If debris is found, a rebuild of hard and soft parts, fluid flush/replacement and a new torque converter will be necessary for the transmission to function properly. If debris is not found, start a visual inspection of internal wiring and connectors. Look for shorted or burned wiring, and replace/repair as needed.
If all wiring, connectors and components appear to be in good condition, connect the scanner to the diagnostic port. Record any stored trouble codes and freeze frame data. This information can be helpful in tracking down an intermittent condition.
Clear all codes and test drive the vehicle to see if the code returns.
If codes do not return, there may be an intermittent condition. Intermittent conditions may sometimes need to be allowed to worsen and return in order to make a correct diagnosis.
If ATF appears to be in good condition but the transmission fluid level is low, add enough fluid to locate the leak. Cleaning the bottom of the transmission pan and dipstick tube with brake cleaner, then spraying the area with flour cooking spray or aerosol foot powder can be useful in finding leaks.
If the transmission functions normally after adding fluid and the code doesn’t return, it may have been caused by transmission slippage due to the low fluid level/pressure. If the code returns and the transmission continues to slip or show delayed engagement, check the pump pressure with a manual pressure gauge.
Find a hydraulic pressure diagram for the vehicle in question, and thread the end of your gauge to the appropriate port on the transmission housing, in order to record pump pressure..
Compare your readings with factory specs and repair accordingly. Low pump pressure can be due to a defective pump, failed shift solenoids, failed electronic pressure regulator or clogged internal passages. Pump replacement requires removal and partial disassembly of the transmission.
If the code returns and the transmission seems to be operating normally, use the digital volt/ohmmeter to check reference voltage and ground signals at the shift solenoid. If either ground circuits are reference voltage read as “open,” check for continuity. Be sure to disconnect any related control modules before checking circuit resistance, to avoid controller damage.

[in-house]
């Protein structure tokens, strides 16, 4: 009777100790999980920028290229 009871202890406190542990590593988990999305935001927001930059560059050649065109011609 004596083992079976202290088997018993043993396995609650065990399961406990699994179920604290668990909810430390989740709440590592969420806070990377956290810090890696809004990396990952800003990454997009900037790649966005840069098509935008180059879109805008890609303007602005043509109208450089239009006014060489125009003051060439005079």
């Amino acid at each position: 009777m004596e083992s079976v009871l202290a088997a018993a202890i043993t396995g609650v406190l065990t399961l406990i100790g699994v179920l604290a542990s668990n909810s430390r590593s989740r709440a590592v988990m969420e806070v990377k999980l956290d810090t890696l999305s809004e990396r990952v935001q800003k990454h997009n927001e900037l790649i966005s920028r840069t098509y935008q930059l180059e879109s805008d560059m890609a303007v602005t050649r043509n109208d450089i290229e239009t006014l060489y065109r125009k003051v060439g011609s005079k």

Repair/replace system circuits and connectors as needed, and retest the system to see if repairs were successful. Locate a factory wiring diagram for the shift solenoid in question, test all related circuits and the solenoid itself for resistance/continuity. Compare your readings with factory specs.
Repair/replace any circuits, connectors and/or components that do not match factory specs. Retest the system to see if repairs were successful.
If all system circuits seem to be intact, connect the scanner to the diagnostic port and see if you can manually activate the shift solenoid in question.
If the shift solenoid seems to function properly and all other circuits comply with factory specs, suspect a defective PCM. Remember, though, that PCMs rarely fail and a replacement will require reprogramming.
It’s been reported that internal transmission failures often cause this code. Shift solenoid malfunctions are misdiagnosed this way, and solenoids are replaced in error.
A P0895 code can be triggered by several different causes, which can result in anything from a poorly-performing transmission to complete transmission failure.
Considering that the P0895 code can be triggered by several different causes, a careful and methodical diagnosis is necessary. Be sure to consider any related codes which may be stored with the P0895 code.